Retail’s Problems Have Little To Do With High Rents.

 

It’s incomprehensible to me that people believe that the primary reason retail is going belly-up, is that the rents are too high. Time for a reality check, people!

 

A crazy rent increase might be the reason why that cute little tchotchke store in your neighborhood closes, it’s certainly not why Payless or Shopko or Walmart are closing stores. And, in hindsight, even that cute little store selling (or not selling?) “adorable” trinkets is probably more likely to have been done in by Kondo-mania than by a rent increase.

The bulk of the 6000 stores closed so far this year are shuttering because there has been an epic culture shift in how we relate to shopping as an activity.

  • And, by the way, retailers are expected to close a total of 9,000 stores this year, followed by another 12,000 stores in 2020 (Source: Cushman & Wakefield).

Most of the coverage about retail comes with a NYC perspective because that’s where much of the media is based. Journalists only recently became aware of all those empty storefronts in their neighborhoods. Many of those vacancies are former bank branches, drug stores, diners, and clothing retailers including Gap, J. Crew, Anthropologie etc. etc. etc. And yes, there are examples of horrific rent increases doing in “mom and pop” stores but they represent a tiny portion of the retail closures.

  • Nationwide, while cost is a factor in some of the closings it’s clearly not the main reason judging by the states hit hardest by retail job losses over the last decade e.g. West Virginia, Vermont, Rhode Island, Ohio, Connecticut, and Maryland.
  • Currently, store closures are hitting smaller cities like Appleton, Oshkosh and Neenah where vacant storefronts include Sears, Younkers, Toys R Us, Gander Outdoors, Shopko and even my favorite, Piggly Wiggly.

Nationwide, empty retail space is now said to easily top 1 million square feet.

 

Read on below for examples of retail conversions to residential (rare to see this). Plus some of the new ways that Gen Z are shopping.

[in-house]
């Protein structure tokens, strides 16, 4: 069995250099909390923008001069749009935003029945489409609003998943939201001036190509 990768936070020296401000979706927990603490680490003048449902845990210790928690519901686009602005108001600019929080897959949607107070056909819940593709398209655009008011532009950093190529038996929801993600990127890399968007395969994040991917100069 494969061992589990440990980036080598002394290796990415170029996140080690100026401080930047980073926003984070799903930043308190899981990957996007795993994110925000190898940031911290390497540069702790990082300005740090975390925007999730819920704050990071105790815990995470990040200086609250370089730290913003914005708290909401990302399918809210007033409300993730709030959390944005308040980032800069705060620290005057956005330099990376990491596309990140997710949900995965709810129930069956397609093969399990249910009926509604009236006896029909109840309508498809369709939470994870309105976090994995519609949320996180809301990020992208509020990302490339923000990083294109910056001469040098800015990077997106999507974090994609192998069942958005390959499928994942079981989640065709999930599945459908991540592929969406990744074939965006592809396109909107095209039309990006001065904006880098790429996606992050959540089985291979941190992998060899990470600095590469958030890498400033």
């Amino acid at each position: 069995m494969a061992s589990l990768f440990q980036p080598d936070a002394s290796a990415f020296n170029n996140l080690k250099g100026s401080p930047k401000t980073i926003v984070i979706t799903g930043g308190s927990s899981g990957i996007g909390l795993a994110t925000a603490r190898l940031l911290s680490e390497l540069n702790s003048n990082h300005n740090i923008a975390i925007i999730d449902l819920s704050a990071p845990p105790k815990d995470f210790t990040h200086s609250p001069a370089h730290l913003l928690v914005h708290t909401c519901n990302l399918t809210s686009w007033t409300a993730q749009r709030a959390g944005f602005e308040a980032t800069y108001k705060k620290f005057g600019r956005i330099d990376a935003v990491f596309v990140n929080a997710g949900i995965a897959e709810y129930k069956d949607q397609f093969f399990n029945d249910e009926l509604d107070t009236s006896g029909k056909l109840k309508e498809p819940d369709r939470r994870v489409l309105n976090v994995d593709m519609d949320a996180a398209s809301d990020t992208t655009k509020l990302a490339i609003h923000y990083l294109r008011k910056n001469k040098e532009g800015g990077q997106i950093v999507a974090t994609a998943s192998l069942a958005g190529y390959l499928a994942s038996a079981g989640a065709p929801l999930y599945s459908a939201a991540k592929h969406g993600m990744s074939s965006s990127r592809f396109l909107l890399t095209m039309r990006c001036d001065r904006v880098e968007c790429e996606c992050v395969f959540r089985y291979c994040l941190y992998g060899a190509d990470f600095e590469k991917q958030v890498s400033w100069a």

Retail to Residential

  • Downtown Appleton’s Gabriel Furniture will be made into lofts  starting next month (below, top pic). It had been a furniture store for 91 years.

 

PLUS Retail to Trampoline Parks – this I don’t get at all:

Why Wisconsinites think this is a great idea, baffles me but it’s happening. And I predict it will be short-lived.

  • In Grand Chute, two former big box retail spaces not far from the mall will become trampoline parks.
  • The former Steve & Barry’s space, facing Wisconsin Avenue, will become Altitude Trampoline Park.

 

Social Shopping

Gen Z has eliminated the stigma from buying secondhand clothes. Online resale site ThredUp recently estimated that one in three Gen Z consumers will buy used clothing in 2019. Depop is a good example of how they do it.

Depop

Since launching in Milan in 2011, it has amassed 13 million customers in 147 countries, hired 150 full-time staff, and raised $43.6 million in funding.

 

 

  • Flipping vintage clothes and sneakers can be an extremely lucrative business. Some Depop sellers can pull in as much as $300,000 a year on the app and have been able to buy houses and cars before they’ve even reached college age.
  • Depop makes 10% on each transaction.
  • Depop is also becoming a valuable resource for predicting trends in fashion with its shopping community often identifying trends two to three months before they hit mainstream fashion.

 

Bottom Line.

Shopping has become such a chore – especially now that shipping problems have turned online shopping into such an iffy proposition.

That said, shopping from social media sites like Instagram is so tempting (even for me). I believe it has the potential to be huge. As I’ve mentioned before, you have to do your research if it is a brand you are unfamiliar with. However, for well-known names, I can definitely see myself buying directly off social from my phone. Beats running around town trying to find a pair of jeans or shoes from some store that no longer carries sufficient inventory because “everyone is shopping online”.

I’m curious to explore our changing shopping behavior in more depth. For example, I am dumbfounded at how young guys have become the most rabid shoppers – standing in line for hours when it comes to sneakers and streetwear. Every single Thursday, hundreds of guys are lined up outside of Supreme waiting to get their hands on the “latest drop” and then, of course, heading to the corner to re-sell their wares via some app.

I also know shopping patterns reflect shifts in lifestyle and lifestage e.g. the other day when I was at Hudson Yards, my friend wanted to get something at Muji. I realized I had not set foot in a Muji for 7 years, since I renovated my loft. While doing the renovation, I was constantly in and out of not only Muji but also Crate and Barrel. Nowadays, I only replenish household items. It’s rare that I need something new – in terms of gadgets, the last item I bought was my SodaStream.

And when it comes to clothes, my friend Michael and I were discussing last night how we both have moved more into wearing a “uniform.” For example, this year, I am primarily wearing jeans. I want to get my wardrobe down to just 10 items – all of which I love. I don’t want to look at anything in my closet that I don’t absolutely relish wearing. Additionally, we’re all wearing the same things to work as we wear casually. That shift in itself has eliminated 50% of our clothes shopping.

More on this to come.

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